Category Archives: Marching for Moorfields

Marching for Moorfields: the results!

No, I’m not referring to the GIANT blister I acquired as a consequence of our 14-mile sponsored walk from Moorfields Eye Hospital to the London Eye back in March, but rather the REALLY IMPORTANT results.  For example…

  • 64 generous supporters sponsored my sister and I in our trek across London to raise money for sight-saving research.  Huge thanks to everyone who supported us – I can’t tell you how much we appreciated it!  🙂
  • This enabled us to raise a total of £1,656, plus £270 in Gift Aid.
  • We beat our final target of £1,400 (£100 per mile) by 18%.
  • Our original target was £250, so it just goes to show what can be achieved when you go all-out in harassing friends, family, and work colleagues for sponsorship for a worthy cause.
  • Over 770 people took part in Eye to Eye 2016.
  • The whole event raised over £155,000.
  • All of the money raised will fund pioneering research at Moorfields Eye Hospital and the UCL Institute of Ophthalmology.

Moorfields Eye Charity has given me a few examples of some of the projects which the fundraising has supported, as follows:

  • A PhD research project, looking at visual crowding in congenital nystagmus (involuntary eye movement), bringing together multidisciplinary expertise from the UCL experimental psychology department and Richard Desmond Children’s Eye Centre.
  • A project aimed at delivering the world’s first keratoconus genome-wide association study to identify genetic risk factors for developing the disease.  This project will utilise a bank of genetic data which has been collected at Moorfields over a number of years and holds the potential to make a substantial step forward in understanding this condition, enabling Moorfields to identify people at risk of it and intervene earlier to preserve their sight.
  • A small proof of principle study to develop a smartphone app which will demonstrate, through interactive 3D videos, results of eye examinations so that individuals can ‘show’ their family, carers and friends what it is like to have their type of sight loss.

The charity will have another grants round in due course, at which grants will be awarded for more research and also for some diagnostic equipment used to take cellular images of the front of the eye.  Stand by for further updates, and in the meantime please start stashing your spare cash as we’re planning on taking part in Eye to Eye 2017… (yikes!)  😮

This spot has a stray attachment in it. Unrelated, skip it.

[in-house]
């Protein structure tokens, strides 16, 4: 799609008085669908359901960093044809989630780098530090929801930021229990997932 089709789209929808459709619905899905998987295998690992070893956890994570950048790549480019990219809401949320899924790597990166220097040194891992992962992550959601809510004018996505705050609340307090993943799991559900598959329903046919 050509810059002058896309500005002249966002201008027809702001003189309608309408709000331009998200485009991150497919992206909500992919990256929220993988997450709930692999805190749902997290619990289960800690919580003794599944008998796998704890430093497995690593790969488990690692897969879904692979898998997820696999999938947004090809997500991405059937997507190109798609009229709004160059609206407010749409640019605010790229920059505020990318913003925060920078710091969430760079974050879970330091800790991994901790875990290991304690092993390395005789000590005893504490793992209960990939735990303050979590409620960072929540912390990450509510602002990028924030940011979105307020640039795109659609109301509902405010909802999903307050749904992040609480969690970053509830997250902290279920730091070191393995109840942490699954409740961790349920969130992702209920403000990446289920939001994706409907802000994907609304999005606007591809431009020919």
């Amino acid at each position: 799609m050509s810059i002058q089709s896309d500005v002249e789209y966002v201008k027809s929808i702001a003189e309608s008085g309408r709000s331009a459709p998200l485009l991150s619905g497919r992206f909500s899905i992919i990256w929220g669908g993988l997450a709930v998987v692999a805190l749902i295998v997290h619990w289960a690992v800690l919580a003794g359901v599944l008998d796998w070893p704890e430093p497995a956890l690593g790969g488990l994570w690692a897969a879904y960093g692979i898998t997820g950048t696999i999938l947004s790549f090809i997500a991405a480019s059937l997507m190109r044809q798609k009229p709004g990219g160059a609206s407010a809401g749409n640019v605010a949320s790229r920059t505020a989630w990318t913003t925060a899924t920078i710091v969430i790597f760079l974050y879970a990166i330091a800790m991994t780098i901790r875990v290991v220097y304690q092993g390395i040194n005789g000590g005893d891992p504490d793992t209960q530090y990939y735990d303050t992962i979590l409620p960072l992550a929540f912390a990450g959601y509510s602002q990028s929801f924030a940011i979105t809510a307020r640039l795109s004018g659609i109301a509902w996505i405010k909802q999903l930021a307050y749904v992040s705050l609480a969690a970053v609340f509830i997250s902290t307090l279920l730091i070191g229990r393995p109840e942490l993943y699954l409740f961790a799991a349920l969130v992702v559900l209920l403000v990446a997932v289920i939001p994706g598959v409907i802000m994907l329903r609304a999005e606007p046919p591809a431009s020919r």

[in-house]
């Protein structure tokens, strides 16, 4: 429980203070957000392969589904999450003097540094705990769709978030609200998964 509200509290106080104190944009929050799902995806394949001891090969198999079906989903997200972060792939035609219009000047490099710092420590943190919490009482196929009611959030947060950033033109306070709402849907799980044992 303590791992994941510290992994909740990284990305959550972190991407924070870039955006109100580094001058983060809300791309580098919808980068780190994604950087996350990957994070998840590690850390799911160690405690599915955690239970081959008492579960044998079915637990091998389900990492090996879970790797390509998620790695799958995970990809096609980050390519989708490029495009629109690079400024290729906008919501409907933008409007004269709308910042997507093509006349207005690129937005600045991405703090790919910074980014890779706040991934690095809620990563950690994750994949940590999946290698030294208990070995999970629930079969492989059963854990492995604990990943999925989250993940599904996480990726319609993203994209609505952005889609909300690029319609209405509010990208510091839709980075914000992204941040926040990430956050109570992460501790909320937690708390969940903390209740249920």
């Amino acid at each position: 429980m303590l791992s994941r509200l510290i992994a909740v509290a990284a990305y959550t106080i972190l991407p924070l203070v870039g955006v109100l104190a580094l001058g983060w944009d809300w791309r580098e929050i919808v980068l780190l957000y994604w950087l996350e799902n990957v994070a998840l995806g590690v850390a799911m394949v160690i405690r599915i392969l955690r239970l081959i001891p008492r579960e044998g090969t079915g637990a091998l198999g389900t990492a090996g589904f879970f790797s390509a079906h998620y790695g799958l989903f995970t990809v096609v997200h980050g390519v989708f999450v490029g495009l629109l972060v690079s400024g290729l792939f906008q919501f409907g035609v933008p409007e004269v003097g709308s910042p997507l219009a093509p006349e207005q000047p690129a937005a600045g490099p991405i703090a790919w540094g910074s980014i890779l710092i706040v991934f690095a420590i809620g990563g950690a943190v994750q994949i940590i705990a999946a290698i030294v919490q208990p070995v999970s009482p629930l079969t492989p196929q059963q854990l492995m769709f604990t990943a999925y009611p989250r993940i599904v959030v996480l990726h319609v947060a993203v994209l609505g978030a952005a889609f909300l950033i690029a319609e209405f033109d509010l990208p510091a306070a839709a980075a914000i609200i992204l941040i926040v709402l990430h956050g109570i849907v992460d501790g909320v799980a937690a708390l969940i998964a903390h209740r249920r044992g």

Marching for Moorfields: Eye to Eye!

After weeks of pestering our friends, family, and work colleagues to sponsor us in our grand challenge of walking 14 miles from Moorfields Eye Hospital to the London Eye on a very circuitous route, in order to raise money for Moorfields Eye Charity, the big day finally dawned.  Due to South Western Trains’ audacity in planning engineering work on the day of Eye to Eye, my sister and I had to catch a very early train to ensure we were at the hospital for our start time.  On the three previous occasions of catching a horribly early train up to Moorfields, two were for planned eye surgery and the third was for an emergency appointment which led to my fifth lot of eye surgery.  I therefore spent the first hour of the day feeling slightly sick.  “You’re-not-going-for-surgery-you’re-not-going-for-surgery-you’re-not-going-for-surgery-you’re-NOT!”, I silently repeated to myself.

My taut nerves only began to slacken somewhat when, upon arriving at Brookwood station, we noticed someone sporting an Eye to Eye t-shirt getting out of a car opposite.  “Look!”, exclaimed my sister in the most energetic tone of voice I’ve ever heard from her at such an early hour.  We’d no sooner clambered out of the car when our fellow Moorfields supporter was making a beeline for us, asking if she could join us as she was on her own.  “Yes, yes, of course!”, we agreed with alacrity.  We settled down on the train for the extended journey due to engineering works (grrrr!) and the time passed rapidly as we exchanged stories.  She had undergone squint surgery in 2008 and had suffered retinal detachments in both eyes, but Moorfields had worked their magic and she had finally been discharged in March last year.  She had taken part in the Eye to Eye walk in 2015 and had signed up again this year as a way of saying thank you to them for saving her sight.

Upon arrival at the hospital, we were issued with maps, tracking numbers, and much-needed caffeinated beverages.  After half an hour or so spent peering at the map and chomping at the bit, we were set on our way along with a large group of other walkers, whom we rapidly lost within the first few minutes.  Orange arrows were strategically placed on lamp posts and railings along the route, providing much-needed reassurance for those of us with absolutely no sense of direction and a distinct lack of map-reading skills.  After a confusing few minutes spent fighting our way through crowds of people in Camden Food Market, we came across a very friendly couple who lived in London.  “We must follow them – they’re local!”, I instructed my sister, after the trauma of getting slightly lost in the market.  Fortunately, there was no problem with this as we got talking and continued as a group of five for the rest of the way.